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Dennis (London)

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Goth Girl: and the Ghost of a Mouse
Goth Girl: and the Ghost of a Mouse
by Chris Riddell
Edition: Hardcover
Price: 6.18

25 of 26 people found the following review helpful
4.0 out of 5 stars Delightful, 20 Sep 2013
Quite possibly the silliest thing I've read all year, this is a rollicking tale that will entertain primary age kids, with the added bonus of a slew of sneaky references to Gothic literature and jokes for the adult reading aloud. (Which should be done in ALL the voices. Obviously. Rehearse if you must.)

Superbly illustrated by the author (visual jokes abound), it comes as a handsomely packaged hardback (stitched binding no less!) with metallic purple edging and endpapers embossed with silver skulls that are alone worth the price of admission.
Comment Comments (2) | Permalink | Most recent comment: Oct 4, 2013 9:18 PM BST


Gesualdo: Tenebrae Responsories, Benedictus & Miserere
Gesualdo: Tenebrae Responsories, Benedictus & Miserere
Price: 9.26

9 of 10 people found the following review helpful
1.0 out of 5 stars Clumsy, 22 Feb 2010
Gesualdo's music for tenebrae is some of the most outrageous and arresting music from the Renaissance, and holds it own against the 20th century avant-garde. Sadly, this recording doesn't capture that.

From technical point of view, what makes this music so stunning are the extraordinary harmonic shifts and bizarre intervals, all which serve to accentuate the text. Unfortunately, less than optimum intonation, differing approaches to vibrato, and in some cases, just plain clumsy ensemble, serve to obscure rather than reveal and accentuate the text and the meaning.

The third disc contains the responsoria for Holy Saturday which - judging from a very unscientific skim of Google - seem to be better known and more recorded, is the least disappointing.

Both The Tallis Scholars and Collegium Vocale do better choral recordings, and for a one-to-a-part, I'd recommend the Hilliard Ensemble.


Cooking with Pomiane (Modern Library)
Cooking with Pomiane (Modern Library)
by Edouard de Pomiane
Edition: Paperback

3 of 3 people found the following review helpful
4.0 out of 5 stars A Pleasure, 10 Oct 2009
A pleasure to read and a pleasure to cook from.

The translation is a bit stilted in places, and I'd be curious to see the original, but can't find a corresponding work on amazon.fr that fits the title.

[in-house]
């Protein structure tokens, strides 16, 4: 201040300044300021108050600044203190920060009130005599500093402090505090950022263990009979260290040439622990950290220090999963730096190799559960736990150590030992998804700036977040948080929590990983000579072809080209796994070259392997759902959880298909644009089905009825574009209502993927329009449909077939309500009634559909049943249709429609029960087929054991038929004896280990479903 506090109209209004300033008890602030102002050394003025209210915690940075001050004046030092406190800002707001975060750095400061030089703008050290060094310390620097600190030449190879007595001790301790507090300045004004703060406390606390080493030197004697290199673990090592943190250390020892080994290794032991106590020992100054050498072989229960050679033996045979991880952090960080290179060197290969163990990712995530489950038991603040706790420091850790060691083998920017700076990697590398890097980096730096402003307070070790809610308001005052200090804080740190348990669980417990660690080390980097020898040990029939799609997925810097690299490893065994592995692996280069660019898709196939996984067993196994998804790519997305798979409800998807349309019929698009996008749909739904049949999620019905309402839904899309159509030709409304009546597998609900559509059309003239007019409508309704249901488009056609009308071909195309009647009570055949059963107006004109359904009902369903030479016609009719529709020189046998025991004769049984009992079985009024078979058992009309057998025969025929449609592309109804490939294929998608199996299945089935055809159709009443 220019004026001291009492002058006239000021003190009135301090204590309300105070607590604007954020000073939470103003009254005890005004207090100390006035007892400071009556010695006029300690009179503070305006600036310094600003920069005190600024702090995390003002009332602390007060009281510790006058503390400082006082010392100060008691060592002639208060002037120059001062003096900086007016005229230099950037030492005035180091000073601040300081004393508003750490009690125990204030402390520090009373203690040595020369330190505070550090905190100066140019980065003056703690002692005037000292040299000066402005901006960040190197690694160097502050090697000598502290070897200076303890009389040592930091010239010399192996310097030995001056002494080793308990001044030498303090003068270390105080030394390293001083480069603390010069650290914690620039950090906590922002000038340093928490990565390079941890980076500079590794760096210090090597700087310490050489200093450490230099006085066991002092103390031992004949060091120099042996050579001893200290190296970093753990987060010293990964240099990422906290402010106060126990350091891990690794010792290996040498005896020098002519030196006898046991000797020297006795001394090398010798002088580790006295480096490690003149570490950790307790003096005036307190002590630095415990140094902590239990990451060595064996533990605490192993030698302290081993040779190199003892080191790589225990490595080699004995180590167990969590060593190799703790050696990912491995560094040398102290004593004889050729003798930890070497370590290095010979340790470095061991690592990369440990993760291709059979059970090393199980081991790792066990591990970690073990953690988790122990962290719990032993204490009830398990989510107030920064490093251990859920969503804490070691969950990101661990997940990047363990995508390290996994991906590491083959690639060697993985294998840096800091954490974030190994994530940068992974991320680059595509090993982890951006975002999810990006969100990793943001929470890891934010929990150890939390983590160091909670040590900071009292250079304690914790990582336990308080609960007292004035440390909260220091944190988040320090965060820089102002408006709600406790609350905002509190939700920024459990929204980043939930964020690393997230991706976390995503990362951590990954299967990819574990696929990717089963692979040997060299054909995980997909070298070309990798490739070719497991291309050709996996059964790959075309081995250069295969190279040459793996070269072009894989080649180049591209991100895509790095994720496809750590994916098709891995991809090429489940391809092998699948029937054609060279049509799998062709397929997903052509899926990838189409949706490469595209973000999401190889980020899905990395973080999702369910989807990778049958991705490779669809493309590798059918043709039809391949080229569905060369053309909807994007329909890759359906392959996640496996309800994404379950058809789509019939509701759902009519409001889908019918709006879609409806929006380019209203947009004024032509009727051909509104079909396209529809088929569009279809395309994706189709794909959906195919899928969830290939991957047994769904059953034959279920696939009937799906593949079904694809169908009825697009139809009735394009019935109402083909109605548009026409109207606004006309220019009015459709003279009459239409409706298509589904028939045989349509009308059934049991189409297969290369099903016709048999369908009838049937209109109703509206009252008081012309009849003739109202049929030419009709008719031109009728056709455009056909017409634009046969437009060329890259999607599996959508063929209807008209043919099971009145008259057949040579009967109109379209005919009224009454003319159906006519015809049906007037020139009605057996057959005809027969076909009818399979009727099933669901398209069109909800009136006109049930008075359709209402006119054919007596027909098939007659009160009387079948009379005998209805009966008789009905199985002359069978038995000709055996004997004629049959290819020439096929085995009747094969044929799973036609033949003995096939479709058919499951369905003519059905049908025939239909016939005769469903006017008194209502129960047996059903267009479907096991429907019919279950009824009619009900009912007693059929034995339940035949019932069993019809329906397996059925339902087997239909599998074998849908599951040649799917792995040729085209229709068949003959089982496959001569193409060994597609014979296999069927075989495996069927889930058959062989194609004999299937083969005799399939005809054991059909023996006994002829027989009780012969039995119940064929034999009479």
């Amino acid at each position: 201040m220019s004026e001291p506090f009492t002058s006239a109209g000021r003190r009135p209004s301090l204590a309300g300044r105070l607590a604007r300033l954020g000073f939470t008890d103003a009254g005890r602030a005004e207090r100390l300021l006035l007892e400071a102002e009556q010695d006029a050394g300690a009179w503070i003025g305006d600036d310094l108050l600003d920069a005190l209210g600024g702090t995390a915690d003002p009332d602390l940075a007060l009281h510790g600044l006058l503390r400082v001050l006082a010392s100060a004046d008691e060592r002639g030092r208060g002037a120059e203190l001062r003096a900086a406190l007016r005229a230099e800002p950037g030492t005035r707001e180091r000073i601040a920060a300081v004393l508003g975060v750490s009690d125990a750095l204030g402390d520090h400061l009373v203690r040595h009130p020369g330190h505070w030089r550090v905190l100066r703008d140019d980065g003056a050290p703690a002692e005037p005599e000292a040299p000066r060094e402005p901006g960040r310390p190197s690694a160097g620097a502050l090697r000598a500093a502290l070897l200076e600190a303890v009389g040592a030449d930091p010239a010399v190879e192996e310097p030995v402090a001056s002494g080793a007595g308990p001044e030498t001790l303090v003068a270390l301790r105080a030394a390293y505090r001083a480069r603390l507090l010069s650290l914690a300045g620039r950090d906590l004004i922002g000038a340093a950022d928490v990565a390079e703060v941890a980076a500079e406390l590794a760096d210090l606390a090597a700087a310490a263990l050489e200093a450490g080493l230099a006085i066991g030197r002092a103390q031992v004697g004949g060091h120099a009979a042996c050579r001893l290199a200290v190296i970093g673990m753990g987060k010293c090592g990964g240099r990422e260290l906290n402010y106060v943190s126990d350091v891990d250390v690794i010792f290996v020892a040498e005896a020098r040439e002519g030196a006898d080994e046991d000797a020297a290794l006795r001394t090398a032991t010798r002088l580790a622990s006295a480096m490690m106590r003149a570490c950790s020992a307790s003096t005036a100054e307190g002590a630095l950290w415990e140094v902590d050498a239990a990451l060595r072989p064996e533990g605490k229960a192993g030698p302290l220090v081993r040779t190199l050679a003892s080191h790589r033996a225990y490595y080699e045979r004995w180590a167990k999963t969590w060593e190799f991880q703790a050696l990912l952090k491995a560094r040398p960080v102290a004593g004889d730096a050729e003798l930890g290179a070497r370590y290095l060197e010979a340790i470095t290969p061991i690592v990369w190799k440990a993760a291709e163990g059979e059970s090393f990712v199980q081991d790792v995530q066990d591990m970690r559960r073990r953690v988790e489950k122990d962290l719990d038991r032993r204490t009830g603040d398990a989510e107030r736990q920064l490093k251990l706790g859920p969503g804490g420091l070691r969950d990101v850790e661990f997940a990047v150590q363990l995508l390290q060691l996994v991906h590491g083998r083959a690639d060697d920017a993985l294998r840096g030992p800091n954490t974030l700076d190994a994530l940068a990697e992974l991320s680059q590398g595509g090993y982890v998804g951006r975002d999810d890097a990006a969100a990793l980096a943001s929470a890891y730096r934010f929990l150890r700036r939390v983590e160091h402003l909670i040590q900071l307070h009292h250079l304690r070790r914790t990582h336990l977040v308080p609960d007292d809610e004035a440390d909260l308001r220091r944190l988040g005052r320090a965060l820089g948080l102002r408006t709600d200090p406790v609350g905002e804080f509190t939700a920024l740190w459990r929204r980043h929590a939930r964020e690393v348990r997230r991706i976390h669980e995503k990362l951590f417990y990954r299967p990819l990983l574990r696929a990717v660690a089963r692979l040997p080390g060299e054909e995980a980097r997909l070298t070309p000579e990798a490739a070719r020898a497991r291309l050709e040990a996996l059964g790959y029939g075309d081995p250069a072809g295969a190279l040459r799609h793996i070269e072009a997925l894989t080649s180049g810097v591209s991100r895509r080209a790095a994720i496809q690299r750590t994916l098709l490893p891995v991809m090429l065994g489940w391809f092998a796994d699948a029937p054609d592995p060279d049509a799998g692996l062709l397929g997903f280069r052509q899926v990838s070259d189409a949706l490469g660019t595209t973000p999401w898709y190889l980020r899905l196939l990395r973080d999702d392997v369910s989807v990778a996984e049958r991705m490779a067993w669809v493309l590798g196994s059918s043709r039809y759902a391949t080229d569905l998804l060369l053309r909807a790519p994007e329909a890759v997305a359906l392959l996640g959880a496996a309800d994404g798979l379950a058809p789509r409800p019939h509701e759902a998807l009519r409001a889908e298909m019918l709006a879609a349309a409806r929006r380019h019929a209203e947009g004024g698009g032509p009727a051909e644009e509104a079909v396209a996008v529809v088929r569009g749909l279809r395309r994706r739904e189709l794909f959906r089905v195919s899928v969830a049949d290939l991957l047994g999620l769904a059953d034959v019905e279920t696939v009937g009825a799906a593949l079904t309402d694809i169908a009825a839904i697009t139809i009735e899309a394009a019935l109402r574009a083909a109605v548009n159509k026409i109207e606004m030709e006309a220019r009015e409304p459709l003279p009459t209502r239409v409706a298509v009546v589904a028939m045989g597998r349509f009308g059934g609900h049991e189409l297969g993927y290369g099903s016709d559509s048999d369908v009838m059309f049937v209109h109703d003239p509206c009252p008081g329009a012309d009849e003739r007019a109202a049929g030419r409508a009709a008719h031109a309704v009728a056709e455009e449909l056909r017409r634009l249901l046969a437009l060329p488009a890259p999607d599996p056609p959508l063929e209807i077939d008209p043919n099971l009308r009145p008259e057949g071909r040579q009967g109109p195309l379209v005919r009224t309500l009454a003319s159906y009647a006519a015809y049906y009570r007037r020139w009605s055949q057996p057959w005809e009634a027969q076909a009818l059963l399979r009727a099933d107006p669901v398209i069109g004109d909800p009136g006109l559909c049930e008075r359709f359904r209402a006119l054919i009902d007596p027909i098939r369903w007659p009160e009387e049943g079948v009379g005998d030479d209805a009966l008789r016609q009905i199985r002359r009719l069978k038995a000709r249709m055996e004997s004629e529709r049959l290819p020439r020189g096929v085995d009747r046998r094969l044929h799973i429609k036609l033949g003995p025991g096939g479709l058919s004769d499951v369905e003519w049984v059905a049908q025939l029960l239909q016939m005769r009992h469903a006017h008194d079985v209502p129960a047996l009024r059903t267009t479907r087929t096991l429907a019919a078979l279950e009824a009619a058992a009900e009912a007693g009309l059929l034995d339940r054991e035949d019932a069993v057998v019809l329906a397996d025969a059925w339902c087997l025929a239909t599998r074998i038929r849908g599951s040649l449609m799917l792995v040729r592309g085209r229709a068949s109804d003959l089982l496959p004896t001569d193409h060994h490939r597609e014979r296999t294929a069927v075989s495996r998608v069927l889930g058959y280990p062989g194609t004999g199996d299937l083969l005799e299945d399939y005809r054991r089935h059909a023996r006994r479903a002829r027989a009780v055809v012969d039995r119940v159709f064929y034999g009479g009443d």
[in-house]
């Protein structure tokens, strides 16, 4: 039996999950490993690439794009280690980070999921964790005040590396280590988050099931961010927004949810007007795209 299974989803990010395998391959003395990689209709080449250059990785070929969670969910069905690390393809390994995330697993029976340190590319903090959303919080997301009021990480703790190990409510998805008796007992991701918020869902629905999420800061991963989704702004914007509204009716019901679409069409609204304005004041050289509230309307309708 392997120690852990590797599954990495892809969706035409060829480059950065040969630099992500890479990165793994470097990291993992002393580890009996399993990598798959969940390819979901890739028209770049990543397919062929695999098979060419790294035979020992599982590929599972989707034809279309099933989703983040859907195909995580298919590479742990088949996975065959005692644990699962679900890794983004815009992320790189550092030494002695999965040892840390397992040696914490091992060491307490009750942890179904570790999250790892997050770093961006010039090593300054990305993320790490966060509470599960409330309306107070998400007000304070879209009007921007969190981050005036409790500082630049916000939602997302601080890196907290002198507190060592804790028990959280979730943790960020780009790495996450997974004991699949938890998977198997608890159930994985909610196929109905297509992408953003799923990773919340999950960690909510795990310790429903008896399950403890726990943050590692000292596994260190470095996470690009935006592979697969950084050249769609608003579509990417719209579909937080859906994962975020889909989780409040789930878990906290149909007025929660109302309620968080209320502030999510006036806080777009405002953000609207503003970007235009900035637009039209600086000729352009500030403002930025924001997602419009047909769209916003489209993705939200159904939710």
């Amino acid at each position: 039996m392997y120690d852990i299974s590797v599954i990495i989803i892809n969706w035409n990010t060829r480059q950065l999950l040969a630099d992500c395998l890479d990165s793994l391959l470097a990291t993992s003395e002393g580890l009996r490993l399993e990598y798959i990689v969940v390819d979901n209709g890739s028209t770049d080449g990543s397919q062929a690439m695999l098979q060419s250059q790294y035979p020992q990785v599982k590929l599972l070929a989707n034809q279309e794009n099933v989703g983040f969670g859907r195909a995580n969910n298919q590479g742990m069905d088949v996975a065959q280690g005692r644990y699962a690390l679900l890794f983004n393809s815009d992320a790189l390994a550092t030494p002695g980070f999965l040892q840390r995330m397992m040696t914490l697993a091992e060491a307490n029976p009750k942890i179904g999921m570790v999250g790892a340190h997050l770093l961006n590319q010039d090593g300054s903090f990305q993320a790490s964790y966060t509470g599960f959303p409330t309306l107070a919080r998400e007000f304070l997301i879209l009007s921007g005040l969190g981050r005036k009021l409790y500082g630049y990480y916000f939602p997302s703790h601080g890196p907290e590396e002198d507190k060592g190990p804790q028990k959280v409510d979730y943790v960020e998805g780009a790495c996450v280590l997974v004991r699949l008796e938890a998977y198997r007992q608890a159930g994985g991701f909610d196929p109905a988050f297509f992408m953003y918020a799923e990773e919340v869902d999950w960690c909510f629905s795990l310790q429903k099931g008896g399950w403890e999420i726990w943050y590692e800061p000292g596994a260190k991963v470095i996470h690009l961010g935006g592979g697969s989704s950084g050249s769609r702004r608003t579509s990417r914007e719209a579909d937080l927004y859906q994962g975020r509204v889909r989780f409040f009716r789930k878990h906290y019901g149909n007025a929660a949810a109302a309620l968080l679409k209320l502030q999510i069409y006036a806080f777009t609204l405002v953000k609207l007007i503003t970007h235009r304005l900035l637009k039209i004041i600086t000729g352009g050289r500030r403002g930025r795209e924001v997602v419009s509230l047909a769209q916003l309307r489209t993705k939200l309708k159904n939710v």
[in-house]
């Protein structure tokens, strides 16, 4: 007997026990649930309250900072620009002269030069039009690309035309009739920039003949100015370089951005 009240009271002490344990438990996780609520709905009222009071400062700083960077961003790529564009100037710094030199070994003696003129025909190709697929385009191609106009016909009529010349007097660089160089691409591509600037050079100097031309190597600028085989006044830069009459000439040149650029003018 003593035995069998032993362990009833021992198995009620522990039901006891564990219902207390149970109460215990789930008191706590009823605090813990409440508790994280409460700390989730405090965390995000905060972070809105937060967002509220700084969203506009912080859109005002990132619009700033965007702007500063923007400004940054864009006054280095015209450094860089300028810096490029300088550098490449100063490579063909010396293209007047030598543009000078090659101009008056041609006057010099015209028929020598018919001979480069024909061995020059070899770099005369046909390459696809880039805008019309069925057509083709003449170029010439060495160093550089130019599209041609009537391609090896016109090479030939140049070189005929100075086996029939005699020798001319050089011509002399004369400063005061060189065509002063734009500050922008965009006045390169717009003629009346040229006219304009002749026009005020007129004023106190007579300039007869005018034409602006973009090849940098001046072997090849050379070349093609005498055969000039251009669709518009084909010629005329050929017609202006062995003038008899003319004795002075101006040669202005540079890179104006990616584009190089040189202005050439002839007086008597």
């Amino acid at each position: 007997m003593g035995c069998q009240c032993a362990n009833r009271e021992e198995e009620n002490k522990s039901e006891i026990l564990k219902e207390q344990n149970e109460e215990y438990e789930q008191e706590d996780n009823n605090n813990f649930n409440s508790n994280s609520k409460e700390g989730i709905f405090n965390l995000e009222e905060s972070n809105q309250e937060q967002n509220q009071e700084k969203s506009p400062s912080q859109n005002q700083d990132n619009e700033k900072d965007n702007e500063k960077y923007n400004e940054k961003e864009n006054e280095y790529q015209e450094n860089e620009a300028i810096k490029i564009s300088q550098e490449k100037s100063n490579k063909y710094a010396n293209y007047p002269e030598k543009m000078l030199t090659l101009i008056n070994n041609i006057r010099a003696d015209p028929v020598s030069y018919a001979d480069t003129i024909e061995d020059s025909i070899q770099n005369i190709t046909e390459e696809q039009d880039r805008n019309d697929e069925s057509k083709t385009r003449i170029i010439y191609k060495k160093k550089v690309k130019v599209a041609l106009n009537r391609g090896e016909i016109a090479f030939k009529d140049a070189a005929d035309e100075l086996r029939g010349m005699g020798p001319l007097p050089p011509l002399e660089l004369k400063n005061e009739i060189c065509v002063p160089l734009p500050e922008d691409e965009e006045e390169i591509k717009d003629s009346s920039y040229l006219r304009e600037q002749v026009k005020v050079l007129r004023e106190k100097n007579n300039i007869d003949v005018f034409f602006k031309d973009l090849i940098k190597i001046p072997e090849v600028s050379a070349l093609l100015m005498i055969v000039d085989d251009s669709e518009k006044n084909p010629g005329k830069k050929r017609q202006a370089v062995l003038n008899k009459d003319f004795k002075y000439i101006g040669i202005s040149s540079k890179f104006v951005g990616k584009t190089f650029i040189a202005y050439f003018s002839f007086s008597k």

Comment Comment (1) | Permalink | Most recent comment: Dec 5, 2013 12:22 AM GMT


Il Giardino Armonico-Viaggio Musicale/Monteverdi/Rossi/Cima
Il Giardino Armonico-Viaggio Musicale/Monteverdi/Rossi/Cima
Price: 12.71

3 of 3 people found the following review helpful
5.0 out of 5 stars Crazy Delirium, 28 April 2009
This is a whirlwind tour through Northern Italy at the start of the 17th century, with some stunning solo and ensemble work, especially by the wind players, as recorders, dulcians and cornetti tackle the virtuosic sonatas and dances.

A CD best experienced with your tray secured, seat back in the upright position, and seat belt firmly fastened.


Handel: Messiah (Dublin Version, 1742)
Handel: Messiah (Dublin Version, 1742)
Price: 12.62

5 of 7 people found the following review helpful
4.0 out of 5 stars Elegant and Intimate, 28 April 2009
If you're looking for a grandiose and majestic Messiah, then stop reading now. Beecham is the chap. This is a small-scale performance, with twelve singers and around that number of players, in an exploration not only of the content, but also the scale, of the work's first outing in Dublin.

As might be expected, the tempi are generally brisker than a larger performance, but never overly rushed, and not relentlessly fast. What really stands out is the elegant phrasing, the razor sharp ensemble, and the diction; you can hear every note and every word.


The Secret of the Semitones
The Secret of the Semitones

3 of 4 people found the following review helpful
3.0 out of 5 stars Patchy but Worthwhile, 24 Sep 2008
Andrew Lawrence-King performs some well known pieces, originally for lute or harpsichord, on a Baroque triple harp, with mixed results.

The so-authentic-it-hurts brigade will approve of the quarter comma meantone tuning, but most listeners will find it somewhat on the pungent side, especially in the Chromatic Fantasia, which opens the disc. In contrast to the standard, lightning fast performances on the keyboard, this is a slow, measured performance, reminiscent of a recitative or improvisation. (A shame that the companion fugue appears to have been omitted.)

The C minor lute/cello suite gets a rather sluggish performance, which doesn't really excite.

In contrast, the outstanding part of the recording is the Partita in D minor (BWV 1004) here transposed to A minor. The dances are poised and elegant, and the final Chaconne is both passionate and tender.

Not as good as La Harpe Royale, but a worthwhile purchase.


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